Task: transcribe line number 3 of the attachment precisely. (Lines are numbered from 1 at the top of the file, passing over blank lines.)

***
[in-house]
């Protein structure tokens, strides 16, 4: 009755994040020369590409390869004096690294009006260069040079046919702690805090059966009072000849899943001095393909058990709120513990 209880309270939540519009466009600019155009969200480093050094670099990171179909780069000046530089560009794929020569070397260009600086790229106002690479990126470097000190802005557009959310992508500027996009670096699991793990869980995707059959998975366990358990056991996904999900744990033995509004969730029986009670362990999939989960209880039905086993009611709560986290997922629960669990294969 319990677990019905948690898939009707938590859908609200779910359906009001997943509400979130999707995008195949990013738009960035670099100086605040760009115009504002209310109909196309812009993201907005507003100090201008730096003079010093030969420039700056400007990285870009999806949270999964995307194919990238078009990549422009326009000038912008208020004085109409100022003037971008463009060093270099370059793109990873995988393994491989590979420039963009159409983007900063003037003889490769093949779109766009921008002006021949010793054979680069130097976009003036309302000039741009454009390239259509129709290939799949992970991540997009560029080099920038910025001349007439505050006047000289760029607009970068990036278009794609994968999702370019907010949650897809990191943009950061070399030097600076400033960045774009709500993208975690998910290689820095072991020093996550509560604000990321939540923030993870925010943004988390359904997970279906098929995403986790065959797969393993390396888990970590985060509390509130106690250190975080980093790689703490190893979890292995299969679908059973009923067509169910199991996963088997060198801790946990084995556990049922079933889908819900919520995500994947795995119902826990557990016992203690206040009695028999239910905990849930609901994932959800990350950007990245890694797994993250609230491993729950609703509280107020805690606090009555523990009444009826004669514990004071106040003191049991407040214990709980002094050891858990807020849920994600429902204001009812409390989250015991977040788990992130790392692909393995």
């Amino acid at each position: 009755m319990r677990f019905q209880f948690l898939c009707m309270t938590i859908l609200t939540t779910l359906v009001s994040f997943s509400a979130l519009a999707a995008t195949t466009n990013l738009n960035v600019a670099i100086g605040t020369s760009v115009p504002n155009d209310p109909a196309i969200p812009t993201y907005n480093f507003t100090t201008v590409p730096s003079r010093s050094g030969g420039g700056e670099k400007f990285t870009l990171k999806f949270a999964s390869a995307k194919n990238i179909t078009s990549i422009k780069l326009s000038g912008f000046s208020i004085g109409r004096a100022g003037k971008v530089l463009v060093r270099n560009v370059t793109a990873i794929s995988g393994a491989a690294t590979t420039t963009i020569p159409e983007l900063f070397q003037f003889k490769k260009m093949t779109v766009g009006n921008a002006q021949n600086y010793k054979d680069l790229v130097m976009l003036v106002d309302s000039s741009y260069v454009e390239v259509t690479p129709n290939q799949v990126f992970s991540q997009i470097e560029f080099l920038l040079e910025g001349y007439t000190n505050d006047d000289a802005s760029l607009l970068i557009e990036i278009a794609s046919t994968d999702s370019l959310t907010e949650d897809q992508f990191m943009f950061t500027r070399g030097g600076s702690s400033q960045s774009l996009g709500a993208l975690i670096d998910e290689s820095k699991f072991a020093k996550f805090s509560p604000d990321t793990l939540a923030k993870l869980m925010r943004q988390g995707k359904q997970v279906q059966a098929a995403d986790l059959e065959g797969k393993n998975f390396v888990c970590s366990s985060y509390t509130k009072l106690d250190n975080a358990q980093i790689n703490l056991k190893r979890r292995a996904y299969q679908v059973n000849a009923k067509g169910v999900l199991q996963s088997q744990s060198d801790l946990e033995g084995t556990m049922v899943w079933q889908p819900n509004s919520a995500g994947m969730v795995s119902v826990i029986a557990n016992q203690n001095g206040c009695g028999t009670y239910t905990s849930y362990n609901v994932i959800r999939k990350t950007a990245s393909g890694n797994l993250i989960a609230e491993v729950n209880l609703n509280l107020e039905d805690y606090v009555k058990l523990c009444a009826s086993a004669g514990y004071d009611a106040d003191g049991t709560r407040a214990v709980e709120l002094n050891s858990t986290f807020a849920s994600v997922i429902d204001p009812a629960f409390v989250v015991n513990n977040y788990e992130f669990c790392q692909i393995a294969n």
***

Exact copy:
């Amino acid at each position: 009755m319990r677990f019905q209880f948690l898939c009707m309270t938590i859908l609200t939540t779910l359906v009001s994040f997943s509400a979130l519009a999707a995008t195949t466009n990013l738009n960035v600019a670099i100086g605040t020369s760009v115009p504002n155009d209310p109909a196309i969200p812009t993201y907005n480093f507003t100090t201008v590409p730096s003079r010093s050094g030969g420039g700056e670099k400007f990285t870009l990171k999806f949270a999964s390869a995307k194919n990238i179909t078009s990549i422009k780069l326009s000038g912008f000046s208020i004085g109409r004096a100022g003037k971008v530089l463009v060093r270099n560009v370059t793109a990873i794929s995988g393994a491989a690294t590979t420039t963009i020569p159409e983007l900063f070397q003037f003889k490769k260009m093949t779109v766009g009006n921008a002006q021949n600086y010793k054979d680069l790229v130097m976009l003036v106002d309302s000039s741009y260069v454009e390239v259509t690479p129709n290939q799949v990126f992970s991540q997009i470097e560029f080099l920038l040079e910025g001349y007439t000190n505050d006047d000289a802005s760029l607009l970068i557009e990036i278009a794609s046919t994968d999702s370019l959310t907010e949650d897809q992508f990191m943009f950061t500027r070399g030097g600076s702690s400033q960045s774009l996009g709500a993208l975690i670096d998910e290689s820095k699991f072991a020093k996550f805090s509560p604000d990321t793990l939540a923030k993870l869980m925010r943004q988390g995707k359904q997970v279906q059966a098929a995403d986790l059959e065959g797969k393993n998975f390396v888990c970590s366990s985060y509390t509130k009072l106690d250190n975080a358990q980093i790689n703490l056991k190893r979890r292995a996904y299969q679908v059973n000849a009923k067509g169910v999900l199991q996963s088997q744990s060198d801790l946990e033995g084995t556990m049922v899943w079933q889908p819900n509004s919520a995500g994947m969730v795995s119902v826990i029986a557990n016992q203690n001095g206040c009695g028999t009670y239910t905990s849930y362990n609901v994932i959800r999939k990350t950007a990245s393909g890694n797994l993250i989960a609230e491993v729950n209880l609703n509280l107020e039905d805690y606090v009555k058990l523990c009444a009826s086993a004669g514990y004071d009611a106040d003191g049991t709560r407040a214990v709980e709120l002094n050891s858990t986290f807020a849920s994600v997922i429902d204001p009812a629960f409390v989250v015991n513990n977040y788990e992130f669990c790392q692909i393995a294969n």